Pipeline pipeline = new NonCachingPipeline();
pipeline.addComponent(new URLGenerator(new URL("/home/reinhard/file.xml")));
pipeline.addComponent(new XSLTTransformer(new URL("/home/reinhard/stylesheet.xslt")));
pipeline.addComponent(new XMLSerializer());

The brave of us have tried to make this code run with Cocoon 2.x. But as far as I know all attempts have failed because Cocoon was designed to a web application and publishing framework. And even if you make this code run, you get a huge stack of dependencies that you have to add to your application.
I think that this has to change. We should develop Cocoon in a bottom-up style: For this a pipeline API is the natural first step. After that we can put all  the other stuff like sitemap language interpreters on top of it.

Steven Dolg, one of my colleagues at Indoqa started to reimplement Cocoon based on a layered design  that has a  pipeline API as its basic layer. You can already checkout working code. Further goals are content-based routing in pipelines and supporting pipeline fragements. By the way, the pipeline API that we want to design shouldn’t impose any limitations on the content that flows between its components. One of the things that I’ve missed desperatly is pipelines that support pull parsing.


Reloading web applications

Recently there was an article on TheServerSide: JavaRebel Brings Class Reloading to Java. Unfortunatly we (Apache Cocoon) haven’t talked much about it but this feature has already been available for Cocoon for quite some time. Thanks to Jakarta Commons JCI the hard work of class reloading is already done. JCI provides a reloading classloader which detects all changes in classes that it monitors and automatically reloads them. Unlike HotSwap this also works on adding new classes, changing interfaces, removing methods etc.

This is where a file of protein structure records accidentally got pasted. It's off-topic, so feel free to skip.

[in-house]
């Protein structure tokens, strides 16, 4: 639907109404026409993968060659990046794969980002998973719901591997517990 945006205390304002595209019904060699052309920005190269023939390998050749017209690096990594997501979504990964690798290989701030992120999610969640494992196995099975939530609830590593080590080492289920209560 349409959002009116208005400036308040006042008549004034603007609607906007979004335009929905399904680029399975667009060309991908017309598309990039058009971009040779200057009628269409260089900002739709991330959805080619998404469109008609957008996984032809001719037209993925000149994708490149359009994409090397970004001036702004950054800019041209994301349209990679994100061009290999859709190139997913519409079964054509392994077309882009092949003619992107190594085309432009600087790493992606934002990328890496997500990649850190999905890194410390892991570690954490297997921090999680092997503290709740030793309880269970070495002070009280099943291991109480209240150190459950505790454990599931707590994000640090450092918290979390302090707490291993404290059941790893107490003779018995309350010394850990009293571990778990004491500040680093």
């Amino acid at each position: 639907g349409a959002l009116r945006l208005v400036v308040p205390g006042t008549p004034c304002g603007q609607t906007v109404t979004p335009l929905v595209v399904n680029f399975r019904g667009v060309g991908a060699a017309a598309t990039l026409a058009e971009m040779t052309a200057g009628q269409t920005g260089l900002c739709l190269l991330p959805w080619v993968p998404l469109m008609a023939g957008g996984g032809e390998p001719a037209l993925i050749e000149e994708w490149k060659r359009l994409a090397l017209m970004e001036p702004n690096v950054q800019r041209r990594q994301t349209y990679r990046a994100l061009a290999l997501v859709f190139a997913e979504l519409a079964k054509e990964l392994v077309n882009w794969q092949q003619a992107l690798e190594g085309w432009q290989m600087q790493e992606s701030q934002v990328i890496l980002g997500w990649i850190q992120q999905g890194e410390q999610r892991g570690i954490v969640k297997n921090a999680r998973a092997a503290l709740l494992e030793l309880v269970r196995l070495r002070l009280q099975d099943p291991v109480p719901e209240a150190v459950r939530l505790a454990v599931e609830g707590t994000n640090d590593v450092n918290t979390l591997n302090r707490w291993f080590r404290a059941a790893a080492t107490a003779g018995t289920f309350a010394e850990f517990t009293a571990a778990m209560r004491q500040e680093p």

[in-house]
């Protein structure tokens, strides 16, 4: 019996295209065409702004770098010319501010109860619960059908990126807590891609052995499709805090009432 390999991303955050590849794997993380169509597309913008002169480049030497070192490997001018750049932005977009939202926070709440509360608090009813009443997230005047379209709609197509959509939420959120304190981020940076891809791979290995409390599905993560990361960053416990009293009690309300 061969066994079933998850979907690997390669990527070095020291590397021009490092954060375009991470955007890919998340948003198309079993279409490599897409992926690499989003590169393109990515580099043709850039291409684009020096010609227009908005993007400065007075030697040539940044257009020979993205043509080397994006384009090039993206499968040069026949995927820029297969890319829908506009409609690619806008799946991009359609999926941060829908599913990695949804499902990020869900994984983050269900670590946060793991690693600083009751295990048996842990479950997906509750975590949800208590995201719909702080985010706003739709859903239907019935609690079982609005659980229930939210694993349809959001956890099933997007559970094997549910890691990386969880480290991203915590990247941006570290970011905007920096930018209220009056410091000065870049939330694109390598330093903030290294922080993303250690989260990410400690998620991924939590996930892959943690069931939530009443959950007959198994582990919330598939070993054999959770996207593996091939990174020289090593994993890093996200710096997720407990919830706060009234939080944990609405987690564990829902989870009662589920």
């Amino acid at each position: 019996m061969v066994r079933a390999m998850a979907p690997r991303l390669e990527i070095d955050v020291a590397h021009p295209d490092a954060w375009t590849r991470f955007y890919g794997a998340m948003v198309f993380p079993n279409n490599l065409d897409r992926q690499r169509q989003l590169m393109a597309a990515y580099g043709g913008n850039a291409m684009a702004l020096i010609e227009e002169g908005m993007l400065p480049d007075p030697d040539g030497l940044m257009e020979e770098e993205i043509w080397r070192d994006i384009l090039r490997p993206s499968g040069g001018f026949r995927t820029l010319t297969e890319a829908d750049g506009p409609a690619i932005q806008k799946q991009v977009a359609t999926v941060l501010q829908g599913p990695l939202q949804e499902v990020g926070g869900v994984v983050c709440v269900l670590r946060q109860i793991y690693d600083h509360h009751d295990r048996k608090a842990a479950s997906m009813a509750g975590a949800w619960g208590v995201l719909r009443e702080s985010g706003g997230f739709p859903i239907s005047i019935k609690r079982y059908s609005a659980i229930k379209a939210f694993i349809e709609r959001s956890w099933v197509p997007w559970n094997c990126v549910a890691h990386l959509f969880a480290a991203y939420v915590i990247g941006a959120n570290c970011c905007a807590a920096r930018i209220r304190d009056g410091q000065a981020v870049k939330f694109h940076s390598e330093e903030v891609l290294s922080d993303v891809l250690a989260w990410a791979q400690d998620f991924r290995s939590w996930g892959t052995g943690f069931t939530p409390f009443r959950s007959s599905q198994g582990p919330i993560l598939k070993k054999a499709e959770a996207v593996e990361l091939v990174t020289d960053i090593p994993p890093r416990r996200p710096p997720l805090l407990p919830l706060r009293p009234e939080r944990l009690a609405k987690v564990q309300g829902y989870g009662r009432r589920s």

For all Cocoon 2.2 users this feature comes for free with zero configuration (if you use the archetype which already configures the plugin for you). Use the Cocoon Maven Plugin to run your Cocoon block (a Cocoon block is the modularization unit of Cocoon applications and mostly specifying a standard directory structure) and all changes to your Java classes will take effect immediatly. The Maven plugin also takes care that the Spring application context gets reloaded if necessary (don’t know if the JavaRebel library can do this …) because for singletons it isn’t enough to change the class definition provided by the classloader. Spring wouldn’t  change the object that it is using.

If you want to find out more about this really cool stuff, follow the “Your first Cocoon application” tutorial, then start Eclipse and load the created project and change the Spring bean.